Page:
BOISE, Idaho — With over 6.8 million doses of the Johnson & Johnson COVID-19 vaccine administered to Americans, the Center for Disease Control and Prevention announced on Tuesday morning that the agency will recommend a pause on its distribution in order to study rare blood clots reported in six women who received it.
The CDC and the Food and Drug Administration said the six women experienced blood clots between six and 13 days after receiving the Janssen vaccine. All of the women were between the ages of 18 and 48. One of the six died and another is in critical condition. All the cases remain under investigation.
Of the other 6.8 million J&J vaccine doses administered, the majority have reported no or mild side effects.
Janet Woodcock, the acting commissioner of the FDA, said during a news conference that they expect the pause to last only a few days.
“I’d like to stress these events appear to be extremely rare. However COVID-19 vaccine safety is a top priority,” she said.
The Gem State's public health agency made its own announcement soon after and recommended that all providers of the Johnson & Johnson COVID-19 vaccine pause administering it and follow the CDC's guidelines.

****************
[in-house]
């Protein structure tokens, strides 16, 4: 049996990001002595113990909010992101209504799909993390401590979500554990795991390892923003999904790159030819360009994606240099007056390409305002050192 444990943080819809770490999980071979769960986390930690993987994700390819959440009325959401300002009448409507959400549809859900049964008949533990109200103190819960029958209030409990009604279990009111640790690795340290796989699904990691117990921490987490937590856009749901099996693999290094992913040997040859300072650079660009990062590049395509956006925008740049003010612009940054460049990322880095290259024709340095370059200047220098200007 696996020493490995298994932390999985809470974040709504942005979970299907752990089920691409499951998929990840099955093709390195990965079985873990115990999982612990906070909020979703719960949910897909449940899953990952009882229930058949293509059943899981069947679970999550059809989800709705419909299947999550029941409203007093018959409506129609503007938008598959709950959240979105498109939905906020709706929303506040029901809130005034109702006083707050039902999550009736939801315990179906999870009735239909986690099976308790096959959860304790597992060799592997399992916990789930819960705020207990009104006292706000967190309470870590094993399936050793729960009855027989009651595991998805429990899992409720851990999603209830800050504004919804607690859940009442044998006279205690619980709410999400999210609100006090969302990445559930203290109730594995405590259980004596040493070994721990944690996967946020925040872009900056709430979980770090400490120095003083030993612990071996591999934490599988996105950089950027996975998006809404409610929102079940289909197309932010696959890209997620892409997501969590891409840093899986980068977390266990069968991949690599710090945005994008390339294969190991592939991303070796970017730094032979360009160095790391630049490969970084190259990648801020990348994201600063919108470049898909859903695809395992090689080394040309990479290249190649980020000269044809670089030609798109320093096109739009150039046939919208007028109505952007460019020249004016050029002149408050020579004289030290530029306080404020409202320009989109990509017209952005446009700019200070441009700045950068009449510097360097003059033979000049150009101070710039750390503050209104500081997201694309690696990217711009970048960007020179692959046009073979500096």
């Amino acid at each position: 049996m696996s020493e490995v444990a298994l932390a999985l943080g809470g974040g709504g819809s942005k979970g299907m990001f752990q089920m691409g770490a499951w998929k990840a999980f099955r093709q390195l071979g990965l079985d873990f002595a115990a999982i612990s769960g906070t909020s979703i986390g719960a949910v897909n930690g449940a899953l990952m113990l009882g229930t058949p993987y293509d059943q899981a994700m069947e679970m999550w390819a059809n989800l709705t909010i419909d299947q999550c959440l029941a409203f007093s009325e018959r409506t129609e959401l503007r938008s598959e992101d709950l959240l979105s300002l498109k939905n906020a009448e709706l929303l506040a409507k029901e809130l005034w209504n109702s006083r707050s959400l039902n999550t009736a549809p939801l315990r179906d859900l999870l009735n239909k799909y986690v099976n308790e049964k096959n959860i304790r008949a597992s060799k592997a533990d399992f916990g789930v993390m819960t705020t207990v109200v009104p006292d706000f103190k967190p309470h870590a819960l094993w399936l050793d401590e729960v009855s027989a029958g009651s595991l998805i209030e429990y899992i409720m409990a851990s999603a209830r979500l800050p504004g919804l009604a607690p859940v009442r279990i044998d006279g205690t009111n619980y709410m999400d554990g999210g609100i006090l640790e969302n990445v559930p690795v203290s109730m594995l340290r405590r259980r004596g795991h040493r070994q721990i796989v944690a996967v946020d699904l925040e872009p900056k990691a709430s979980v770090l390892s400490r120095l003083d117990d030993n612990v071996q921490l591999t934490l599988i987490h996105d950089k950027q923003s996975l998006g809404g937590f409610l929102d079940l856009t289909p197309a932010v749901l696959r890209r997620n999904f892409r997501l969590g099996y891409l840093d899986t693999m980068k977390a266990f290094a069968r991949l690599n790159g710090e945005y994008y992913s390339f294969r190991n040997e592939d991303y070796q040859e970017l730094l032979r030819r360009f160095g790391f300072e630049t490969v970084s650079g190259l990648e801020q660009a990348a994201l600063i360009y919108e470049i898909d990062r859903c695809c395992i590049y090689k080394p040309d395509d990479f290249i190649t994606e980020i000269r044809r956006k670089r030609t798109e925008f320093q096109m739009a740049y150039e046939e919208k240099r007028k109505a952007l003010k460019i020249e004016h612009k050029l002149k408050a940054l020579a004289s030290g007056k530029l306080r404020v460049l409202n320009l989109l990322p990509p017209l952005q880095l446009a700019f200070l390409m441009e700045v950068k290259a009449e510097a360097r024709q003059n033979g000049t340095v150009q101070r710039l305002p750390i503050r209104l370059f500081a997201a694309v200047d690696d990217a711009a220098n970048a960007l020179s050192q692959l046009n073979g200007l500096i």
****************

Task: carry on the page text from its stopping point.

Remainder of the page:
"In Idaho, a total of 82,500 doses have been distributed, and as of 9:30 a.m. today, 30,673 doses had been administered," the Idaho Department of Health and Welfare said in a statement.
Dr. Christina Hahn, the state's top epidemiologist and an infectious disease physician, said Idahoans who had an appointment for the J&J vaccine should contact their provider and seek the Moderna or Pfizer vaccines.
"The Pfizer and Moderna vaccines have not had this issue reported, and we recommend that Idahoans continue with their appointments to receive these critical vaccines," she said in a statement. "We are monitoring it very closely until we learn more."
According to Health and Welfare, none of the six reported cases happened in Idaho.
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